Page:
The California Horse Racing Board has disclosed the training death (“shoulder”) of 4-year-old Unveiled this morning at Santa Anita. The colt was being prepped for his first race. He is the 8th horse killed at Santa Anita in 2020 – for, mind you, gambling and entertainment. This alone renders their (specious) “safety rate” utterly meaningless.

Through a FOIA request to the Delaware Dept. of Agriculture, I have confirmed the following kills at that state’s tracks in 2019. Of note, the Delaware Park euthanasias were reported thus: “horse was humanely destroyed” – as if inserting the word “humanely” somehow exonerates them. It doesn’t. More accurate to simply say, “horse was destroyed” – by the “connections,” by the officials, by the bettors and fans. Horses destroyed by horseracing, the industry. Full stop.

Elle Michele A, Mar 27, Dover R – “catastrophic radial fracture”

yet-to-be-named, Apr 1, Delaware T – “severe, displaced humerus fracture”

Rumble, Apr 22, Harrington R – “sudden onset cardiac dysrhythmia”

Princess Nora, May 16, Delaware T – “humerus fracture”

Johnny Jump Up, May 22, Delaware R – “sesamoid fracture”

Pinedo Pandemonium, May 27, Delaware T – “humerus fracture”

Game Lad, May 27, Delaware R – “acute catastrophic rupture of ligaments”

Lookingforanewhome, May 27, Delaware R – “catastrophic sesamoid fractures”

Mercusio, May 29, Delaware T – “collapsed – sudden death” (three)

Cadiz, Jun 6, Delaware T – “condylar fracture”

Well Graced, Jun 13, Delaware R – “catastrophic fracture, disarticulation”

After Jody, Jun 27, Delaware R – “[multiple] catastrophic fractures”

Destructive Flo, Jun 30, Delaware T – “most likely acute pulmonary hemorrhage”

Luckycuba, Jul 19, Delaware S – “found dead with blood and foam at the nostrils”

The Good Odds, Jul 25, Delaware R (euthanized Jul 28) – “catastrophic fractures”

Texas Dolly, Jul 30, Delaware S – “pneumonia/pleuritis”

Glencairn, Aug 5, Delaware R – “displaced sesamoid fractures”

Tidy Stripe, Aug 8, Delaware R – “displaced sesamoid fractures”

Tricky Rose, Sep 9, Delaware R – “catastrophic humerus fracture”

Lucboski, Sep 9, Harrington R – “catastrophic fracture”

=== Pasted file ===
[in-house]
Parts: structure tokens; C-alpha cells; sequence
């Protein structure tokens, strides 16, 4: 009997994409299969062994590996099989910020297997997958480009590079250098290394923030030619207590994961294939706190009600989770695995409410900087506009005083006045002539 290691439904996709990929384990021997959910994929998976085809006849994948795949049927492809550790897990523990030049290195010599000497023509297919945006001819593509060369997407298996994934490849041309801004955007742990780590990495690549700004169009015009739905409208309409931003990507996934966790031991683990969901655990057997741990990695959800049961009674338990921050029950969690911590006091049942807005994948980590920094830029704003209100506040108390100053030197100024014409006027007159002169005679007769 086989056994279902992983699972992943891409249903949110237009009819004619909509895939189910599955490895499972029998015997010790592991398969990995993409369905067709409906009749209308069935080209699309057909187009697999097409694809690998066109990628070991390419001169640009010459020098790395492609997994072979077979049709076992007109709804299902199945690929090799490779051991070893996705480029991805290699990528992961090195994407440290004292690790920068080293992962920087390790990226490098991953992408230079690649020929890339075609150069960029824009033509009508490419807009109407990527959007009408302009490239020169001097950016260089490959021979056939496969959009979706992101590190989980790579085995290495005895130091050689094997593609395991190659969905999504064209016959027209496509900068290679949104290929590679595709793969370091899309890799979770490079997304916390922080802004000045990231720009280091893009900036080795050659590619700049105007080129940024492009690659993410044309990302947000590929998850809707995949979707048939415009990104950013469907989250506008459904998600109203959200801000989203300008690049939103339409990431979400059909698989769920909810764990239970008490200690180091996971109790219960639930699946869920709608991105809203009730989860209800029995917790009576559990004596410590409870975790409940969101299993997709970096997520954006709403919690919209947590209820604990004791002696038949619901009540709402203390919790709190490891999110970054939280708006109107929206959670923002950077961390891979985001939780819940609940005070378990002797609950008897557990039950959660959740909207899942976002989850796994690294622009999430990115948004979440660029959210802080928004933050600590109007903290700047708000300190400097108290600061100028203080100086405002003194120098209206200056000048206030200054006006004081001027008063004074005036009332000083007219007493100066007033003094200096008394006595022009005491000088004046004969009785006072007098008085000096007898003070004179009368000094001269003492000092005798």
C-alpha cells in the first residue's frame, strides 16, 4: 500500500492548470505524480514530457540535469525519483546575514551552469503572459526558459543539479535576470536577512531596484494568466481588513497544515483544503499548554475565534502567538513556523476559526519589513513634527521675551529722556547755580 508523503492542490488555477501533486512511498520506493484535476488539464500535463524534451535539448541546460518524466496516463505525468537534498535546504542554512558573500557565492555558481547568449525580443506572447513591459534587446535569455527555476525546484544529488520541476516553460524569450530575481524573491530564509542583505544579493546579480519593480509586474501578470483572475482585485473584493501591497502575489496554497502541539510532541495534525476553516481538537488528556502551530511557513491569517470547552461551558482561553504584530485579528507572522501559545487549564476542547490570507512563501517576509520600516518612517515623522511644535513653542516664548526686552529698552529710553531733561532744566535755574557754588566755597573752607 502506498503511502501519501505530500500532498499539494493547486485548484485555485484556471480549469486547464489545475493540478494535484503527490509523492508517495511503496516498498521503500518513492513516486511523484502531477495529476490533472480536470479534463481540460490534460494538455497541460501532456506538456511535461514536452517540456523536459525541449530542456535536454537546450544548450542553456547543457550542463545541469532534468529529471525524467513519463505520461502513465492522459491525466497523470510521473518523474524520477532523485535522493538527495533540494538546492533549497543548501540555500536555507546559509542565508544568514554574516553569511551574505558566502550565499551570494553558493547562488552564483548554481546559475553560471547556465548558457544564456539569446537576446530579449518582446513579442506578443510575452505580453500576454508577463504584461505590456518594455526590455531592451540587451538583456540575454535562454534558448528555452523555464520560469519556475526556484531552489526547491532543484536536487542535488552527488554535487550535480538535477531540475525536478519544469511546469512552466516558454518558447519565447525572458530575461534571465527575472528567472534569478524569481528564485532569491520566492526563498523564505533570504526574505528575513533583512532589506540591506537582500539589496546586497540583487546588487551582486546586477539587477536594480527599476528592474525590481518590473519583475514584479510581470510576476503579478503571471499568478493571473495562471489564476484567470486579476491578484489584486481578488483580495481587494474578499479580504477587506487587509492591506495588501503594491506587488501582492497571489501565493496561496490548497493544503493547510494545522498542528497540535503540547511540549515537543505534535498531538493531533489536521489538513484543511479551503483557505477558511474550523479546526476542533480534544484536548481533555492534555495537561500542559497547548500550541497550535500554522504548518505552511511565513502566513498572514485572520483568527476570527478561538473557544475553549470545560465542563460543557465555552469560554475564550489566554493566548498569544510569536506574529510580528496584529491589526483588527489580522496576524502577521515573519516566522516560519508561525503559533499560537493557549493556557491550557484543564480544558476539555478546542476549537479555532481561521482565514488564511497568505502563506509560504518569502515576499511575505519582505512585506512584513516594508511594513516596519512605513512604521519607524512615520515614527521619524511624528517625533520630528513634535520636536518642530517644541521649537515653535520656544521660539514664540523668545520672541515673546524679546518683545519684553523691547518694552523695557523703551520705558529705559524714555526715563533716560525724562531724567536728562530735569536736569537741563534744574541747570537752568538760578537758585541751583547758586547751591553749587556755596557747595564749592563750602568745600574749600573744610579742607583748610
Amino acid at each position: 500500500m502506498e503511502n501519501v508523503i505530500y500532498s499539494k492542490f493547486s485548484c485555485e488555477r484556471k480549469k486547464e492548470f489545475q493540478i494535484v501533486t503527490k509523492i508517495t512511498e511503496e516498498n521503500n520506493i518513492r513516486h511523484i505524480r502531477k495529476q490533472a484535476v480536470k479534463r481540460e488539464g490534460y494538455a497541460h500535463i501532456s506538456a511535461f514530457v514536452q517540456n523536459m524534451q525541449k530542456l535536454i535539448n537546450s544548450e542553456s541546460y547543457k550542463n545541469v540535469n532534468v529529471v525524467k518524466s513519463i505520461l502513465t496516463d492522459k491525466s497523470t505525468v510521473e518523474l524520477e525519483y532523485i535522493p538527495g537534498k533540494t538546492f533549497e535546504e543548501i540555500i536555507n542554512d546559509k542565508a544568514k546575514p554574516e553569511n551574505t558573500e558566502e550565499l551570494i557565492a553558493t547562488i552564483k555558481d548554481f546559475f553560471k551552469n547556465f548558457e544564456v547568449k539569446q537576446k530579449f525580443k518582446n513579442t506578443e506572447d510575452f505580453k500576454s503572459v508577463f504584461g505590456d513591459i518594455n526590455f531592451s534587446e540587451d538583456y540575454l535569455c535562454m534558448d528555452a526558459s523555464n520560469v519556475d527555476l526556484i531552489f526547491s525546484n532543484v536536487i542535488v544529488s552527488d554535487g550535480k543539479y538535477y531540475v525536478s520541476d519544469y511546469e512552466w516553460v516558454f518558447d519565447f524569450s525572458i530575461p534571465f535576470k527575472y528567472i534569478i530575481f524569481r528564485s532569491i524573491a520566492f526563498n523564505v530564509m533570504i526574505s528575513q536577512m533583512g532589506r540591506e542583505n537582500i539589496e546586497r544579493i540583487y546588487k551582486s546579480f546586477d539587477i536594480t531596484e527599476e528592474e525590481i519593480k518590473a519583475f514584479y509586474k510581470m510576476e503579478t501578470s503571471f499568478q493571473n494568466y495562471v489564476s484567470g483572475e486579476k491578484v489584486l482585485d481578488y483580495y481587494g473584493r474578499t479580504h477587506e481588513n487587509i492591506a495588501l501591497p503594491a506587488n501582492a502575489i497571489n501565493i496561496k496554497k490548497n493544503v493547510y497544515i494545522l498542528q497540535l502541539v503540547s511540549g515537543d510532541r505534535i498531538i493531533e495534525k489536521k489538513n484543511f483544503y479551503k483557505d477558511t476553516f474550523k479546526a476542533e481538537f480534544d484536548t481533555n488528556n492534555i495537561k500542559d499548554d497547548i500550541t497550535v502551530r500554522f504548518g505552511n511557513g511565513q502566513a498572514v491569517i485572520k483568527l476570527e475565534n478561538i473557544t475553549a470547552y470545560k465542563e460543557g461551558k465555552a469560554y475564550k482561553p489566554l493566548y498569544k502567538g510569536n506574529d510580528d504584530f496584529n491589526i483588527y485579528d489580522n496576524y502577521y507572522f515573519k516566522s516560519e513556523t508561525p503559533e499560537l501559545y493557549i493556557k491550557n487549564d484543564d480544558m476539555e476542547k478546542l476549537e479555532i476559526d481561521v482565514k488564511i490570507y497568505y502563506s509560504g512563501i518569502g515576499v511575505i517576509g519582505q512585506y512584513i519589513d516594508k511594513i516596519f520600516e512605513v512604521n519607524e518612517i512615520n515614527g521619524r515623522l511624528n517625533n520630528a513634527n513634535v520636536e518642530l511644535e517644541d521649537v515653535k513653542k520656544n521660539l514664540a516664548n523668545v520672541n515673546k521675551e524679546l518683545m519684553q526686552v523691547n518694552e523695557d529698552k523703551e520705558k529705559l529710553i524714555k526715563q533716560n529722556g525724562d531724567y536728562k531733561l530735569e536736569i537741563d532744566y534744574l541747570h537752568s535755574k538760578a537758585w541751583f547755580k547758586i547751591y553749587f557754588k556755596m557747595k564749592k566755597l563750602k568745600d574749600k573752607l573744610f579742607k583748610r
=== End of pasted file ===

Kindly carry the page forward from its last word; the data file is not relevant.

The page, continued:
Dispel, Sep 11, Delaware R – “[multiple] catastrophic fractures” (first race)

Blarp, Sep 12, Delaware R – “sesamoid fractures with extensive tissue damage”

Bound for Glory, Sep 17, Delaware T – “lame, fracture”

Noontime Salsa, Sep 28, Delaware T – “exercise-associated sudden death” (three)

Indy’s Quick Image, Oct 13, Delaware S – “found dead – acute brain hemorrhage”

Recently confirmed by the Arizona Department of Gaming:

Obligated to None was euthanized after the 6th at Turf January 19. There was, however, no indication of impending death on the Equibase chart – nothing, that is, except for the fact that the 4-year-old finished last of 10, some 36 lengths back. “Showed Little,” said the chartwriter; “Poor Performance,” said the stewards. In fact, one could argue that Obligated was a dead horse racing. His final six:

Oct 28 – 6th of 7, 15+ lengths back
Nov 9 – 5th of 6, 13+ lengths back
Nov 19 – 9th of 11, 17+ lengths back
Dec 14 – 8th of 10, 12+ lengths back
Dec 21 – 7th of 10, 11+ lengths back
Jan 19 – last of 10, 36 lengths back, dead

Obligated was still being raced at the “maiden claiming” level, and for $3500 at that (about as low as it gets). The humans responsible – in addition to the racing secretary, stewards, vets, et al. – were trainer Kyndra McKinney and owner Robert Otero. The breeders were Mr. & Mrs. Keith Grinolds.

Celtic Warrior was euthanized after the 1st at Turf January 25 – “went wrong.” Celtic Warrior was three; ’twas his 9th time under the whip. Trainer, Sandi Gann; owner, North American Thoroughbred Racing Co.; breeder, Glen Todd.

This is horseracing.